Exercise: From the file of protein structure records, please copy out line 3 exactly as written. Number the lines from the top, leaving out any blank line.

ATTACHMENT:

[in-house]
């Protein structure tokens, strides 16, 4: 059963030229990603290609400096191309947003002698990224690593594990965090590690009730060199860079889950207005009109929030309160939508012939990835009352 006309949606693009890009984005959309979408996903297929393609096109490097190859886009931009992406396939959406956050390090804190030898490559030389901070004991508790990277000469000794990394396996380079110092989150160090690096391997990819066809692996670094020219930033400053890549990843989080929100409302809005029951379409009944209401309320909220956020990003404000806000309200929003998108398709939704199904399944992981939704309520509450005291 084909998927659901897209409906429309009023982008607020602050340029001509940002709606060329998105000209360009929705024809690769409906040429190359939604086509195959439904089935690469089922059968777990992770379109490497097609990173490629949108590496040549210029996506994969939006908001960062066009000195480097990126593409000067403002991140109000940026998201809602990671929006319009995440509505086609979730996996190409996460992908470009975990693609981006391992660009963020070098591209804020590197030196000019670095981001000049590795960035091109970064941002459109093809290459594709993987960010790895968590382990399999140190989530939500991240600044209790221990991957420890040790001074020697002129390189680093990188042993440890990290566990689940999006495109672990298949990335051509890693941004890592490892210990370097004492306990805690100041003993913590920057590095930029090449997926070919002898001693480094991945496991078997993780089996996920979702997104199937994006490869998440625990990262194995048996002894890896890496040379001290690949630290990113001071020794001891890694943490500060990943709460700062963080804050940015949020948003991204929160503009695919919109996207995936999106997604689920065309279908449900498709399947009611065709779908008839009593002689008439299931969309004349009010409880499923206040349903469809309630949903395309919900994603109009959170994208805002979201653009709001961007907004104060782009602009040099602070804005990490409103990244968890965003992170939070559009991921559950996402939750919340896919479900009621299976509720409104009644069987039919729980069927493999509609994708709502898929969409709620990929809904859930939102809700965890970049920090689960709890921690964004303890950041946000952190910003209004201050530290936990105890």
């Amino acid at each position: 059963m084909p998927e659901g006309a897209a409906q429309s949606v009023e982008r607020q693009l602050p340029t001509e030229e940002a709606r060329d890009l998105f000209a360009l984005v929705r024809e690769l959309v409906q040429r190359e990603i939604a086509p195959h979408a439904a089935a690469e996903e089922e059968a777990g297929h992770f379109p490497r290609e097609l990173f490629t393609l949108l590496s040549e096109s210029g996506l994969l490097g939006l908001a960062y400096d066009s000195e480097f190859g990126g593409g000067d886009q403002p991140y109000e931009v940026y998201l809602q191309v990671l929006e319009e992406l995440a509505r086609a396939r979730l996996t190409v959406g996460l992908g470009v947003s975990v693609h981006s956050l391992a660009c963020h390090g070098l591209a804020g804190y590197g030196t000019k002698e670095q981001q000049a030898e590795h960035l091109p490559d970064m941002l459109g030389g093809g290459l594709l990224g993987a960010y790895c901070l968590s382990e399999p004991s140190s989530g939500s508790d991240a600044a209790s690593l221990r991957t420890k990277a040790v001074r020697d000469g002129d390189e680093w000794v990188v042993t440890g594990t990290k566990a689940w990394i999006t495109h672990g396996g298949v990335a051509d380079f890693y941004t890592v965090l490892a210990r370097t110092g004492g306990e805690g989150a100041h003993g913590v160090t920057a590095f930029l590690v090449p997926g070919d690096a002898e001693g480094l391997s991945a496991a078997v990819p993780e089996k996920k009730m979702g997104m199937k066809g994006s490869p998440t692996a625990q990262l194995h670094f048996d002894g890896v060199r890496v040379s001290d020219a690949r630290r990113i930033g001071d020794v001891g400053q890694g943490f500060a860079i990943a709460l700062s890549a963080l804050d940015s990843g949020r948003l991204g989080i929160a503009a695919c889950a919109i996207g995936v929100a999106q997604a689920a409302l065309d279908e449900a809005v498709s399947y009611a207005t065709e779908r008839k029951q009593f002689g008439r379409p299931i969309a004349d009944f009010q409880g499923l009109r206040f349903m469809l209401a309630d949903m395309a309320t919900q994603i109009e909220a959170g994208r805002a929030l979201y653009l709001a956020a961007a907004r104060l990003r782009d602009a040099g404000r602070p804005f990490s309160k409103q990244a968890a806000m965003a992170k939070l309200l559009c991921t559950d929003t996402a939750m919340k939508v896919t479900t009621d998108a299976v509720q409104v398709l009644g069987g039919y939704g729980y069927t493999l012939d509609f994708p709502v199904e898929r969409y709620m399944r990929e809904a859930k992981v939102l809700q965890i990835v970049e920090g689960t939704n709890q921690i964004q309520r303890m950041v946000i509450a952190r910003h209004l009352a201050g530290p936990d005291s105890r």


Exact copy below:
């Amino acid at each position: 059963m084909p998927e659901g006309a897209a409906q429309s949606v009023e982008r607020q693009l602050p340029t001509e030229e940002a709606r060329d890009l998105f000209a360009l984005v929705r024809e690769l959309v409906q040429r190359e990603i939604a086509p195959h979408a439904a089935a690469e996903e089922e059968a777990g297929h992770f379109p490497r290609e097609l990173f490629t393609l949108l590496s040549e096109s210029g996506l994969l490097g939006l908001a960062y400096d066009s000195e480097f190859g990126g593409g000067d886009q403002p991140y109000e931009v940026y998201l809602q191309v990671l929006e319009e992406l995440a509505r086609a396939r979730l996996t190409v959406g996460l992908g470009v947003s975990v693609h981006s956050l391992a660009c963020h390090g070098l591209a804020g804190y590197g030196t000019k002698e670095q981001q000049a030898e590795h960035l091109p490559d970064m941002l459109g030389g093809g290459l594709l990224g993987a960010y790895c901070l968590s382990e399999p004991s140190s989530g939500s508790d991240a600044a209790s690593l221990r991957t420890k990277a040790v001074r020697d000469g002129d390189e680093w000794v990188v042993t440890g594990t990290k566990a689940w990394i999006t495109h672990g396996g298949v990335a051509d380079f890693y941004t890592v965090l490892a210990r370097t110092g004492g306990e805690g989150a100041h003993g913590v160090t920057a590095f930029l590690v090449p997926g070919d690096a002898e001693g480094l391997s991945a496991a078997v990819p993780e089996k996920k009730m979702g997104m199937k066809g994006s490869p998440t692996a625990q990262l194995h670094f048996d002894g890896v060199r890496v040379s001290d020219a690949r630290r990113i930033g001071d020794v001891g400053q890694g943490f500060a860079i990943a709460l700062s890549a963080l804050d940015s990843g949020r948003l991204g989080i929160a503009a695919c889950a919109i996207g995936v929100a999106q997604a689920a409302l065309d279908e449900a809005v498709s399947y009611a207005t065709e779908r008839k029951q009593f002689g008439r379409p299931i969309a004349d009944f009010q409880g499923l009109r206040f349903m469809l209401a309630d949903m395309a309320t919900q994603i109009e909220a959170g994208r805002a929030l979201y653009l709001a956020a961007a907004r104060l990003r782009d602009a040099g404000r602070p804005f990490s309160k409103q990244a968890a806000m965003a992170k939070l309200l559009c991921t559950d929003t996402a939750m919340k939508v896919t479900t009621d998108a299976v509720q409104v398709l009644g069987g039919y939704g729980y069927t493999l012939d509609f994708p709502v199904e898929r969409y709620m399944r990929e809904a859930k992981v939102l809700q965890i990835v970049e920090g689960t939704n709890q921690i964004q309520r303890m950041v946000i509450a952190r910003h209004l009352a201050g530290p936990d005291s105890r």